Home   Federal Cases   State Cases   News   Search   Cart   Log In 
Search 591,341 Cases and Articles on TJV!
Federal Case Categories

Rouster v County of Saginaw

Case No. 13-1673 (C.A. 6, Apr. 9, 2014)

While being held in Saginaw County Jail (“Saginaw”), Jerry Rouster (“Jerry”) succumbed to sepsis and died as a result of a perforated duodenal ulcer. Before his death, he complained of stomach pain, engaged in bizarre behaviors indicative of mental-health problems, and displayed signs of agitation. His brother, Daniel Rouster (“Rouster”), as representative of Jerry’s estate, brought suit under 42 U.S.C. § 1983 against the medical staff who interacted with Jerry during the final thirty-six hours of his life, alleging that they were deliberately indifferent to his medical needs. It is unfortunate that Jerry died when prompt medical attention could have saved his life. However, we cannot conclude that the medical staff became aware of Jerry’s serious medical need and deliberately refused to provide appropriate treatment. Accordingly, we AFFIRM the judgment of the district court.


On May 7, 2007, Jerry Rouster was arrested on a misdemeanor charge of contempt of court for failing to pay court fines related to an incident of driving on a suspended license. He was brought to Saginaw to be held pending an appearance in court. The arresting officer did not notice any obvious signs that Jerry was intoxicated, such as bloodshot eyes, slurring of speech, or the odor of alcohol on Jerry’s breath. R. 99-3 (Lutz Dep. at 24) (Page ID #1858). However, the individual who conducted Jerry’s intake screening at Saginaw noted that he was “[u]nder the influence of drugs/alcohol.” R. 95-2 (Intake Screening Form) (Page ID #900). Jerry was placed in a “general population” cell with several other inmates until he appeared before a judge on the morning of May 9. The judge sentenced Jerry to an additional three days in jail, and Jerry returned to a general population cell.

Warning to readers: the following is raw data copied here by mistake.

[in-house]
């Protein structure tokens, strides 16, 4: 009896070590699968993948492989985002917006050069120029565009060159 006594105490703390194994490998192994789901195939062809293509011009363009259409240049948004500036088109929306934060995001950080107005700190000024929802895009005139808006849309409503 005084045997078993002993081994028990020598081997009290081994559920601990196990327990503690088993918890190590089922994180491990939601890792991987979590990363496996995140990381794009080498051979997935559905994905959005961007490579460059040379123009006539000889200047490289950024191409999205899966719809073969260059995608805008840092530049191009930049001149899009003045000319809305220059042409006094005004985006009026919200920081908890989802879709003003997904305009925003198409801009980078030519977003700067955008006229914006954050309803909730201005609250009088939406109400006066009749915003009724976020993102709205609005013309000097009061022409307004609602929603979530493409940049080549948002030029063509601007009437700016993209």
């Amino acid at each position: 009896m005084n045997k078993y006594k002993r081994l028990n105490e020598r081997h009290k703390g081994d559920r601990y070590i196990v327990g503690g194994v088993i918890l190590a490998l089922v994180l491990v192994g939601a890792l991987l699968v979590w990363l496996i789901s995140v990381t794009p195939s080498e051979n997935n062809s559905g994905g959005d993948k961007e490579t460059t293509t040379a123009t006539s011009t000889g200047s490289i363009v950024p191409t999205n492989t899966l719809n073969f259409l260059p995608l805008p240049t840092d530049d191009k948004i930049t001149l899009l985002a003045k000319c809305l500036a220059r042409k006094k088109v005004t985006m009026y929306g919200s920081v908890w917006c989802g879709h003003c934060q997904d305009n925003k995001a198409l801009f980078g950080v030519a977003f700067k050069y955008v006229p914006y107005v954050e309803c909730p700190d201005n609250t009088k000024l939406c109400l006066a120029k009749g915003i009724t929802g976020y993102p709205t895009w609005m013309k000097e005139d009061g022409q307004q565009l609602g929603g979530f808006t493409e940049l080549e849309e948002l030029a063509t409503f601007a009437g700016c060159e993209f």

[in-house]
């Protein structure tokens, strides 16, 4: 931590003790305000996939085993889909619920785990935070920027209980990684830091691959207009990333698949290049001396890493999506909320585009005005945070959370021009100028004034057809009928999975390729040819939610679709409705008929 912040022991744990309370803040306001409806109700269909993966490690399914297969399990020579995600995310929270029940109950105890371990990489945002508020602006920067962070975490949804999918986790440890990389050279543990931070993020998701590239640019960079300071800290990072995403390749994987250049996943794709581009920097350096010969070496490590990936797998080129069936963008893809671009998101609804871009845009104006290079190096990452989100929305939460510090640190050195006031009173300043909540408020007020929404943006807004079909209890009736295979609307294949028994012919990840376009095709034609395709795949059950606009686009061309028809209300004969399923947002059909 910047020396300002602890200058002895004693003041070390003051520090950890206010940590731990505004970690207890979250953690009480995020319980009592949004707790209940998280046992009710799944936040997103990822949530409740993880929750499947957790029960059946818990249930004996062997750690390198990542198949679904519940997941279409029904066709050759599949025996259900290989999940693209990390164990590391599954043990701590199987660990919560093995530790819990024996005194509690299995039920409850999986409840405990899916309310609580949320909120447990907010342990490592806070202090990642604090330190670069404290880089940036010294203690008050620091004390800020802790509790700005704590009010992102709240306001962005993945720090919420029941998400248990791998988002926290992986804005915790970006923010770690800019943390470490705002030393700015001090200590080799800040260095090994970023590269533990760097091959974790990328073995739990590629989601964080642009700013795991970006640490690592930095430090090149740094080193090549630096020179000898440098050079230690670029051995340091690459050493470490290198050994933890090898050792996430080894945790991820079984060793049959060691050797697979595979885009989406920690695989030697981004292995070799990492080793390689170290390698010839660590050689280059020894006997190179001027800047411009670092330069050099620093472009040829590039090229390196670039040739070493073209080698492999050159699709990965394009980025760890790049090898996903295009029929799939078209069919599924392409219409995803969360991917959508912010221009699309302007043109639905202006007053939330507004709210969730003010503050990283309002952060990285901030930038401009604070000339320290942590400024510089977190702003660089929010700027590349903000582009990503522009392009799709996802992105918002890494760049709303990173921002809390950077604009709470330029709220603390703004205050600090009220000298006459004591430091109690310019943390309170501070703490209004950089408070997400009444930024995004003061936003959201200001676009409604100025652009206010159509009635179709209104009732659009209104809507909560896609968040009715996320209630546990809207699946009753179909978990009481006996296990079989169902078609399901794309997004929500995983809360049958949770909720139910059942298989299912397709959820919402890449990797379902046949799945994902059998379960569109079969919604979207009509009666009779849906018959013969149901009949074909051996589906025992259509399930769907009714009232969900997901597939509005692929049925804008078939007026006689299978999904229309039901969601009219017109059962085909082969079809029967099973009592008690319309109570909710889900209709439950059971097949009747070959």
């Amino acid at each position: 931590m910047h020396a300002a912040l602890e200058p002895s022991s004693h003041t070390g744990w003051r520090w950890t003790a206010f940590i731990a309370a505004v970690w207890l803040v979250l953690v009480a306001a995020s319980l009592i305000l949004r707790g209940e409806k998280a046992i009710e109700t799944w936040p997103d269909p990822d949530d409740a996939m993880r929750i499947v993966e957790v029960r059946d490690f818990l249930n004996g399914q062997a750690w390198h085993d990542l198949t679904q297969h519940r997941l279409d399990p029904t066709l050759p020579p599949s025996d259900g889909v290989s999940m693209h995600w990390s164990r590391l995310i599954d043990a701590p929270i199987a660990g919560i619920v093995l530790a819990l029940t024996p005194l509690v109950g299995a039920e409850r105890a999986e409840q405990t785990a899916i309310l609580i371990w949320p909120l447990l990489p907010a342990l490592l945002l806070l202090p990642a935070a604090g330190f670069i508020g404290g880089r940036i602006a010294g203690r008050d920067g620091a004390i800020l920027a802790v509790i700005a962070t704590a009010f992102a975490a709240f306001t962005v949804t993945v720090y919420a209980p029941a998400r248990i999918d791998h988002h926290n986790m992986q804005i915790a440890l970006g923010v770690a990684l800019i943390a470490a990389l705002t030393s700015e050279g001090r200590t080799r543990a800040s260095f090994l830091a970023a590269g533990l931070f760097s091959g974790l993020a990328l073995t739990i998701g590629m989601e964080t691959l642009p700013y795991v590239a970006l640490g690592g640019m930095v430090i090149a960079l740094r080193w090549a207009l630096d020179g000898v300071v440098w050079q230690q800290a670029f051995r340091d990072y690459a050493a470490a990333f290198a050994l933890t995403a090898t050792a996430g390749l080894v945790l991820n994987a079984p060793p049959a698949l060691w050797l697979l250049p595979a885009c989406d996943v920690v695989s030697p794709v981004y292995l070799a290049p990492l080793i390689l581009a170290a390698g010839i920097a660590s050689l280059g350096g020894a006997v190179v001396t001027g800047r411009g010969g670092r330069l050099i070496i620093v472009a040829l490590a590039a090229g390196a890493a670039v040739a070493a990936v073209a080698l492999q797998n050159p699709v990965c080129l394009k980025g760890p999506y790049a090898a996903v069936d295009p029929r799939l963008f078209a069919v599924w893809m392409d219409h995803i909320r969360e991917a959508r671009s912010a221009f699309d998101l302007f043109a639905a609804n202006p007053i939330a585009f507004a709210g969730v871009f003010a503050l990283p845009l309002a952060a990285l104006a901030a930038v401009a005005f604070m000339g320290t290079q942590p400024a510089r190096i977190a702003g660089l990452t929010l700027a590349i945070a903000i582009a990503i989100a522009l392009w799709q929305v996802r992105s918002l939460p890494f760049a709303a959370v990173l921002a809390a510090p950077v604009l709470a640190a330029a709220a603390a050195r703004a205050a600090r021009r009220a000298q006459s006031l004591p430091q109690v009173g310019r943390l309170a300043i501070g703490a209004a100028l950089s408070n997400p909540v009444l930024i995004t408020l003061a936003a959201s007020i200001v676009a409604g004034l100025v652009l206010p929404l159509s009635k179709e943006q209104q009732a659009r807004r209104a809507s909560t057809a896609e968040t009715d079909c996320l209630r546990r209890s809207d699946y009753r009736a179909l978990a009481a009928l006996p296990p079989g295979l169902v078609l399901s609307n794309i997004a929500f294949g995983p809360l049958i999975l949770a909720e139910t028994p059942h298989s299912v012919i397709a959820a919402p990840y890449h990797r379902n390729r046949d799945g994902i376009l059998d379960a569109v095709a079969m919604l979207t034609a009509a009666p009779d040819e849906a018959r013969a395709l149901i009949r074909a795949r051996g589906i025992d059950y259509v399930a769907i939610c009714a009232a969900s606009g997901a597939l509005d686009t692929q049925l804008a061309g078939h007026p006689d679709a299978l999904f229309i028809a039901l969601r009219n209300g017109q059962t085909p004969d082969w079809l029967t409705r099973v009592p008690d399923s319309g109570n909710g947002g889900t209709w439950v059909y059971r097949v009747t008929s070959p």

A. The First Shift – Cathleen Conley

At approximately 8:00 on the evening of May 9, Jerry began complaining of stomach pains and abdominal cramping. A corrections officer (“CO”) called Cathleen Conley, the Registered Medical Assistant (“RMA”) on duty, to see Jerry in the general population cell. When Conley arrived, Jerry was lying on the floor. R. 95-3 (Conley Dep. at 29) (Page ID #942). He did not respond to her questions about how he was feeling, and he would not get up off the floor to speak to her or show her any identification. Id. at 31–33 (Page ID #944–46). Pursuant to Saginaw procedure, Conley was not permitted to enter the general population cell to examine Jerry where other inmates were present. Id. at 31 (Page ID #944). Therefore, Conley asked the COs to bring Jerry to the medical department when he got up. A few minutes later, Jerry walked into the medical clinic. Id. at 34 (Page ID #947).


Judge(s): Karen Nelson Moore
Jurisdiction: U.S. Court of Appeals, Sixth Circuit
Related Categories: Agriculture , Civil Remedies , Civil Rights , Constitutional Law , Education , Expert Witness , Government / Politics , Health Care , Malpractice , Torts , Transportation
Circuit Court Judge(s)
Deborah Cook
James Gwin
Karen Moore

Trial Court Judge(s)
Thomas Ludington

Appellant Lawyer(s) Appellant Law Firm(s)
Christopher Desmond Johnson Law PLC
Ven Johnson Johnson Law PLC

Appellee Lawyer(s) Appellee Law Firm(s)
Brian MacDonald Cline Cline & Griffin PC
Paul Vance Cline Cline & Griffin PC
Susan Zbikowski Siemion Huckabay PC



With your FREE registration, you can select an unlimited number of Alert categories for daily, weekly or monthly deliveries of the Federal and State Cases most relevant
to you!

Click Here to sign up.


Click the maroon box above for a formatted PDF of the decision.